Skip to main content


Loading content
Dr Dirk Sanders

Dr Dirk Sanders

BBSRC Discovery Fellow and Lecturer

 01326 259467

 Environment and Sustainability Institute 


Environment and Sustainability Institute, University of Exeter, Penryn Campus, Penryn, Cornwall, TR10 9FE, UK


My research aims to link the structure of ecological communities to ecosystem processes and to understand the impact of human stressors on these communities. I study the spread of antimicrobial resistance (AMR) by plasmids that can act as parasites or mutualists in microbial communities. This will reveal how enviromental antibiotic exposure changes the coveolutionary dymanics between plasmids and their bacterial hosts leading to changes in their interaction networks and consequently the risk of AMR spread. I further study the interplay of mutualistic and antagonistic, trophic and non-trophic (i.e. ecosystem engineering) interactions and how these are driving ecosystem stability.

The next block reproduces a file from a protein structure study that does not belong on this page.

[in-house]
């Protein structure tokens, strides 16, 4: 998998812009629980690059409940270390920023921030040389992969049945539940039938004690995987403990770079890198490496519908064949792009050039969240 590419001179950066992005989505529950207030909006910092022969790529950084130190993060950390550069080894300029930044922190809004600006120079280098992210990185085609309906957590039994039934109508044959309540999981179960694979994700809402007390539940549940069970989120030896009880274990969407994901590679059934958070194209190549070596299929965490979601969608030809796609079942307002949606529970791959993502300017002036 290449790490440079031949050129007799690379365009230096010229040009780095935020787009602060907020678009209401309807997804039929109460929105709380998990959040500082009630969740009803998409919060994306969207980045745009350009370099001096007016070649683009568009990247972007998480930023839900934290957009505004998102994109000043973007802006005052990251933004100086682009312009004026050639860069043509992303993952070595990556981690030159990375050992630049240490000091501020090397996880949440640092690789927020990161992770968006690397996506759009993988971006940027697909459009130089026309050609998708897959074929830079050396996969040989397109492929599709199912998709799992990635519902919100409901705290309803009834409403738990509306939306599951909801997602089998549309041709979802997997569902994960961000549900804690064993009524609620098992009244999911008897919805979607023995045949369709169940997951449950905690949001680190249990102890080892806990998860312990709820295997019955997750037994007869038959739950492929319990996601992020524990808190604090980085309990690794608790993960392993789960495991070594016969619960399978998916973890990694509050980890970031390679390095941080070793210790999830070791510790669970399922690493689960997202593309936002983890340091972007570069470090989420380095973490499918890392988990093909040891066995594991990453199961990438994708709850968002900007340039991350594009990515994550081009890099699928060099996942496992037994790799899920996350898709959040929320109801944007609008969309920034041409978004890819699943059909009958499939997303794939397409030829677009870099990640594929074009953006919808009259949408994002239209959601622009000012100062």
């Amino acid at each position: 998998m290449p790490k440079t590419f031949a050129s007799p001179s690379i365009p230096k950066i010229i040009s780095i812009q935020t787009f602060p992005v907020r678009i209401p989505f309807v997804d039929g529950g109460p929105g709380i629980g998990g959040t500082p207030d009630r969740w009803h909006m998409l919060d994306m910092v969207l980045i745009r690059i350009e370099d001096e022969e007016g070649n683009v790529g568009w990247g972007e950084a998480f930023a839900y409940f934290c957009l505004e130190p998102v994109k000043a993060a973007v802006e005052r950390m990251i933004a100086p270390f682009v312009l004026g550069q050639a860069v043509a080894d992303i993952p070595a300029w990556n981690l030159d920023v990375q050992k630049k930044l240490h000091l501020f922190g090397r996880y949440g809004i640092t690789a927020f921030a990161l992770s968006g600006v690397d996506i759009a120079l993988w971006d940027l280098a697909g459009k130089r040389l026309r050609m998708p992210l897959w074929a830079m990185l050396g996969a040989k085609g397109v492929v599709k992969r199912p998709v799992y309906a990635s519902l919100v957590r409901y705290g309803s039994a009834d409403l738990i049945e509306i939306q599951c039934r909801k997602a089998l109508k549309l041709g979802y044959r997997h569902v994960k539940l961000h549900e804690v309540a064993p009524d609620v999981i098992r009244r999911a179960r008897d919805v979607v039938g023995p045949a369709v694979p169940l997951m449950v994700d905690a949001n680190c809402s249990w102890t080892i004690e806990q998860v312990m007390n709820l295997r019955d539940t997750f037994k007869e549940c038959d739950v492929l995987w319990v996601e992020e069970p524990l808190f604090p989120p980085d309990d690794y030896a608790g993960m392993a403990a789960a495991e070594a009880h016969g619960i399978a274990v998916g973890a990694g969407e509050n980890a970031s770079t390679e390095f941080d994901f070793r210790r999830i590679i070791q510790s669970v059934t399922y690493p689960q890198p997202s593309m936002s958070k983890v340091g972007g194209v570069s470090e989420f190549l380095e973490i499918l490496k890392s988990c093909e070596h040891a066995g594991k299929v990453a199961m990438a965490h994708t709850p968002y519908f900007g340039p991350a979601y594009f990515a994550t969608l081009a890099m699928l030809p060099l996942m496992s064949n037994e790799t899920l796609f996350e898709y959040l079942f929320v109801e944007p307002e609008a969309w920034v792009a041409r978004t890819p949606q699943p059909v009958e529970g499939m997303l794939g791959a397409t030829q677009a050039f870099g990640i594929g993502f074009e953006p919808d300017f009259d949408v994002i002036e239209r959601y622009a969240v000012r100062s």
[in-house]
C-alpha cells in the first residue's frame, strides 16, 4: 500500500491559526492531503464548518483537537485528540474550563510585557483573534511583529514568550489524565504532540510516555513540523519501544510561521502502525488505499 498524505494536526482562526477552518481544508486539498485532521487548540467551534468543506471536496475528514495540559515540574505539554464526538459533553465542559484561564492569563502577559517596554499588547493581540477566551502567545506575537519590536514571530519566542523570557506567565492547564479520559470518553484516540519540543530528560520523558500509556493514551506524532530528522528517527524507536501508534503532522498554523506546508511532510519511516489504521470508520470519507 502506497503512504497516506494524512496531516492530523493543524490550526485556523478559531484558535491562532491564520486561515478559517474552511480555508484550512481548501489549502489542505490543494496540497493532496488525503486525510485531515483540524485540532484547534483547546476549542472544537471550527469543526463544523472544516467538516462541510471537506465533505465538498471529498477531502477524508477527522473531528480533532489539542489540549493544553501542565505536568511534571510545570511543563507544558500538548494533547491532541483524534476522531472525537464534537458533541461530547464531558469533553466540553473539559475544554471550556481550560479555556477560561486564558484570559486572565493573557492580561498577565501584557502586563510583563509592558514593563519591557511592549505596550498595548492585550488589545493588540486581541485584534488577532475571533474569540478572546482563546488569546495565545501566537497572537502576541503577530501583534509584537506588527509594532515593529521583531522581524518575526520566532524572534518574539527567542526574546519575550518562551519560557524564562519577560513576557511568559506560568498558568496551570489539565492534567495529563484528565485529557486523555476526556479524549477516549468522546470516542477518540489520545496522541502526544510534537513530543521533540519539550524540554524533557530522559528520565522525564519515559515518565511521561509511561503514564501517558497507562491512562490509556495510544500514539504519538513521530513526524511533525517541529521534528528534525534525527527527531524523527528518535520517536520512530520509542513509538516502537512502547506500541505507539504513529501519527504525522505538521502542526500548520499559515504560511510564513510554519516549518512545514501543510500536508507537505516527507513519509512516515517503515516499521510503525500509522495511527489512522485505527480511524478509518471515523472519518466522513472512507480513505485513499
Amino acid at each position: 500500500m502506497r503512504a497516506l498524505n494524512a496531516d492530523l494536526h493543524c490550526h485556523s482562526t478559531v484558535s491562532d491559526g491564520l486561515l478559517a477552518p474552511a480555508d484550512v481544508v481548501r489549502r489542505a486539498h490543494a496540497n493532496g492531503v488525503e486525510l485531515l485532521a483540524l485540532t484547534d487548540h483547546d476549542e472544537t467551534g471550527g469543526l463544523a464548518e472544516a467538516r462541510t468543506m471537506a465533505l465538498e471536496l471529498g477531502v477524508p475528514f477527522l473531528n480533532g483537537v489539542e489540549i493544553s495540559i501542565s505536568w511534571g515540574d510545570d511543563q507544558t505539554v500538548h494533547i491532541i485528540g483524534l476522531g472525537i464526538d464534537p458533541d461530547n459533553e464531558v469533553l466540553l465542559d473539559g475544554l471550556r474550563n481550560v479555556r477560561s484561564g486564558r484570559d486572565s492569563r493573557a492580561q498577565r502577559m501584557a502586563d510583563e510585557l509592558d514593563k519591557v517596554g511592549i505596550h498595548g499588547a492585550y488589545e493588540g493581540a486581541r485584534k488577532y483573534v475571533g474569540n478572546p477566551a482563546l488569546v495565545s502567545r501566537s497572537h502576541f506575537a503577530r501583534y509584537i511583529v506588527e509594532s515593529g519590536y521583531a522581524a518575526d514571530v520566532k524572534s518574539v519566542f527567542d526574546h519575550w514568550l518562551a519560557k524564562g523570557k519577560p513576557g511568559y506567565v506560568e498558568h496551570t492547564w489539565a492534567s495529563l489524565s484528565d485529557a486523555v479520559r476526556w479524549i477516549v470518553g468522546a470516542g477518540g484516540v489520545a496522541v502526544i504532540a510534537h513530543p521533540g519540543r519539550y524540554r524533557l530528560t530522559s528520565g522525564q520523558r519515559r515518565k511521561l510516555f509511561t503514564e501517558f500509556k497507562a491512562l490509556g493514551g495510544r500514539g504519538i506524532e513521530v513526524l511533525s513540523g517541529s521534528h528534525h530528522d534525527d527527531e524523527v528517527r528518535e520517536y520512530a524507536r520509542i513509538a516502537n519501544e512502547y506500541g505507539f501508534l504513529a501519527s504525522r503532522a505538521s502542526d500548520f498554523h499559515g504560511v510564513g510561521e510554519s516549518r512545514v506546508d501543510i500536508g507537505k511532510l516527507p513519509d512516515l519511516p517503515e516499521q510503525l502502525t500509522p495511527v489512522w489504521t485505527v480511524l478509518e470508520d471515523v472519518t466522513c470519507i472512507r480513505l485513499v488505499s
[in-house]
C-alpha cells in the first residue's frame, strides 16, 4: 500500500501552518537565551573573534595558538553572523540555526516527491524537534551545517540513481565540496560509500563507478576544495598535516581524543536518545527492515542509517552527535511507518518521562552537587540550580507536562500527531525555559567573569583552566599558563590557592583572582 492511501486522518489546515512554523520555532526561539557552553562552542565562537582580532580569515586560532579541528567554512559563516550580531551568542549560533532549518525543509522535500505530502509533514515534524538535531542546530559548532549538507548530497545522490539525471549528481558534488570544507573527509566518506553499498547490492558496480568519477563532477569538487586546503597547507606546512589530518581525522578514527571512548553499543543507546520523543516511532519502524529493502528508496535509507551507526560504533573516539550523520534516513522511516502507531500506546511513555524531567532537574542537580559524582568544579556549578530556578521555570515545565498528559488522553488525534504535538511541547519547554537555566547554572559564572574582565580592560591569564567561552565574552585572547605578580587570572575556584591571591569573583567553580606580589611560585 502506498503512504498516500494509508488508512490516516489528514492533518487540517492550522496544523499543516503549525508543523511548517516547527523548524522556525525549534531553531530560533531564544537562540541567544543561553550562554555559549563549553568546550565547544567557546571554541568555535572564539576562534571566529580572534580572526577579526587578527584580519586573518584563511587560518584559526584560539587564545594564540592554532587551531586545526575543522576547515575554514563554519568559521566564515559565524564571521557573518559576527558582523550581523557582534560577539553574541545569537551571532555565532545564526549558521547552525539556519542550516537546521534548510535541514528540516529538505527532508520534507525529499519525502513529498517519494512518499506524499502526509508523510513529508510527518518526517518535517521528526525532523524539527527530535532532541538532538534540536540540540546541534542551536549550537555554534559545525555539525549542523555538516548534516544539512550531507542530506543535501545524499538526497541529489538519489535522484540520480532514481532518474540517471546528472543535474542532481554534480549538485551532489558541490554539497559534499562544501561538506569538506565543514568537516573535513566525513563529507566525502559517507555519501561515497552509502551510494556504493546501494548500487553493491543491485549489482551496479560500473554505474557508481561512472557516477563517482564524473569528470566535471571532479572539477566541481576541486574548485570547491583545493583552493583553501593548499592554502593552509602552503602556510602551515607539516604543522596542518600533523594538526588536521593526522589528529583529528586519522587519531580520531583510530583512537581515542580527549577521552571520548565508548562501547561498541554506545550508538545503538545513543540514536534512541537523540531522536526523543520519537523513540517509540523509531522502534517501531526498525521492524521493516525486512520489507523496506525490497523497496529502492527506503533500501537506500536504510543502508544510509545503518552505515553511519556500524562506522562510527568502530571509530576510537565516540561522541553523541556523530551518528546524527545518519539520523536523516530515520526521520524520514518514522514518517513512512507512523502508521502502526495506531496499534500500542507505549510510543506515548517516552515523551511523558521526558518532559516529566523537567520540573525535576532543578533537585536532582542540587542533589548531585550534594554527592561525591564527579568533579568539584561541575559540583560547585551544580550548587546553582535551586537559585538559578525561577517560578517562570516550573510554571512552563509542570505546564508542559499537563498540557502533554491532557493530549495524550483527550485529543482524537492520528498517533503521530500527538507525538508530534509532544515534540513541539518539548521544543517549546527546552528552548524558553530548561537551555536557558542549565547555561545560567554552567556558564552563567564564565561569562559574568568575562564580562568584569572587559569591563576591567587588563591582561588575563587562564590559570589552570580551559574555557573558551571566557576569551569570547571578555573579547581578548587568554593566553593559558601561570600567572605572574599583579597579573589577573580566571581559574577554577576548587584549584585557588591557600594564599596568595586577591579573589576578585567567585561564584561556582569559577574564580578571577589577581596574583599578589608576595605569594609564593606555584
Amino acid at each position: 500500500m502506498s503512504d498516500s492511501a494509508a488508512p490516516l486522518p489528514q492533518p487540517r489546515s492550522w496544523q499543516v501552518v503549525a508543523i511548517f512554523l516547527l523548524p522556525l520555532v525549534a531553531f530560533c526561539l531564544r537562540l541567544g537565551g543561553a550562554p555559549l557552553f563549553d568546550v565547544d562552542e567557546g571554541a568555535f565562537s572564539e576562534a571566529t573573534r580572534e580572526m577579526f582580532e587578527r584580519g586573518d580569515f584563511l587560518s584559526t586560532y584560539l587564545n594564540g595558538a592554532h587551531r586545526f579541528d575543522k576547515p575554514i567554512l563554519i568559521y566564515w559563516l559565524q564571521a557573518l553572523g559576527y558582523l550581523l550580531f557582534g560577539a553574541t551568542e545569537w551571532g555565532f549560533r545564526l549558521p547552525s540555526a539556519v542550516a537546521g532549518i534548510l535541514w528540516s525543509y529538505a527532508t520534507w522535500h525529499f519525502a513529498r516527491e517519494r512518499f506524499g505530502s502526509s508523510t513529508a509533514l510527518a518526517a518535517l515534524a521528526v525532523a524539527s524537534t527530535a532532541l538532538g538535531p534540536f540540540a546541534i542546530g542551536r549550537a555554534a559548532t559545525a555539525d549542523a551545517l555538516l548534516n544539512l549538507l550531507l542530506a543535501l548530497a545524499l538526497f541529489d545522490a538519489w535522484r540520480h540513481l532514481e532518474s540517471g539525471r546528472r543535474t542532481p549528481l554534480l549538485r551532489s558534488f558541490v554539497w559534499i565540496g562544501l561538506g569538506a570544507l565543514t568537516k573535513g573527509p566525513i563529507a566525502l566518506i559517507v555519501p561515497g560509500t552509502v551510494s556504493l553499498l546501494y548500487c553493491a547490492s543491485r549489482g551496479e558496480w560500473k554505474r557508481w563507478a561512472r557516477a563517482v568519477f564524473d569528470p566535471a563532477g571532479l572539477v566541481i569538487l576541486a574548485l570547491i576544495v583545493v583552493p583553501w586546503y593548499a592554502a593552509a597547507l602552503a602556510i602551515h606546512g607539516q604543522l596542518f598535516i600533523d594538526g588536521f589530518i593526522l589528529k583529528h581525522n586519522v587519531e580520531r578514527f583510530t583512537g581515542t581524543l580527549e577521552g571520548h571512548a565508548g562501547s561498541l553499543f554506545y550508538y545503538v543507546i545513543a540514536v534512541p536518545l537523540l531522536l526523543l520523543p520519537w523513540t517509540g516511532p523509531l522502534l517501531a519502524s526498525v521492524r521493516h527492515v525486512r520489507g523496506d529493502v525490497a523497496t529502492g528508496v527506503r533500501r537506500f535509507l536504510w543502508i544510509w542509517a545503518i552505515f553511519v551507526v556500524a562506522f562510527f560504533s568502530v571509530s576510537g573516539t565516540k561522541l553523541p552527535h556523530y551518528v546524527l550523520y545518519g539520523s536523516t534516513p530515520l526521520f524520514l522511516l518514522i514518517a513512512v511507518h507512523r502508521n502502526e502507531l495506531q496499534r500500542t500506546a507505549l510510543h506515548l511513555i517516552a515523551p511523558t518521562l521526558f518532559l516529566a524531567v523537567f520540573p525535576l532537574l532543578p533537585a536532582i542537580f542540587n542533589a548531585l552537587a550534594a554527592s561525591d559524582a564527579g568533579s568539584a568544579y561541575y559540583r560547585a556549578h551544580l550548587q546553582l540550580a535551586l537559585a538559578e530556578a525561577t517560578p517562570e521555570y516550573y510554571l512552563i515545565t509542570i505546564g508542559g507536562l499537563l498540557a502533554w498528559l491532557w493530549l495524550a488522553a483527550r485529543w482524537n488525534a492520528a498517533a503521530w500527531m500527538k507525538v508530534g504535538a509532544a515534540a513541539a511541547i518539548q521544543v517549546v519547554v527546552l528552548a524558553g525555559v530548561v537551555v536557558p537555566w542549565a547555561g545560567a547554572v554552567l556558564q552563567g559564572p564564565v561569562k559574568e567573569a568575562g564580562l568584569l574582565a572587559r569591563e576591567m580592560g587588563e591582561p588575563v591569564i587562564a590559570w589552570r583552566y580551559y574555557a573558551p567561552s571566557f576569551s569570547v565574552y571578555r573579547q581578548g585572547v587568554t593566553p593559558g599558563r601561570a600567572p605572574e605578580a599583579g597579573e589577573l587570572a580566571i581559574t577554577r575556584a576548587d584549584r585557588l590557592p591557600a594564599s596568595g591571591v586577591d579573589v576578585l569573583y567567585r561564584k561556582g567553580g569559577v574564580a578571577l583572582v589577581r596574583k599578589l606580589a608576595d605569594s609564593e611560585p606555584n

2008 PhD (University of Goettingen)


2023- BBSRC Discovery Fellow and Lecturer in Ecology and Conservation, University of Exeter

2013–2022 Research Fellow, University of Exeter, Cornwall Campus
2011–2013 Assistant with independent research, University of Bern, Switzerland
2010–2011 Post-doctoral research fellow, University of Exeter, Cornwall Campus
2009–2010 Post-doctoral research fellow, Imperial College London, Silwood Park


Research interests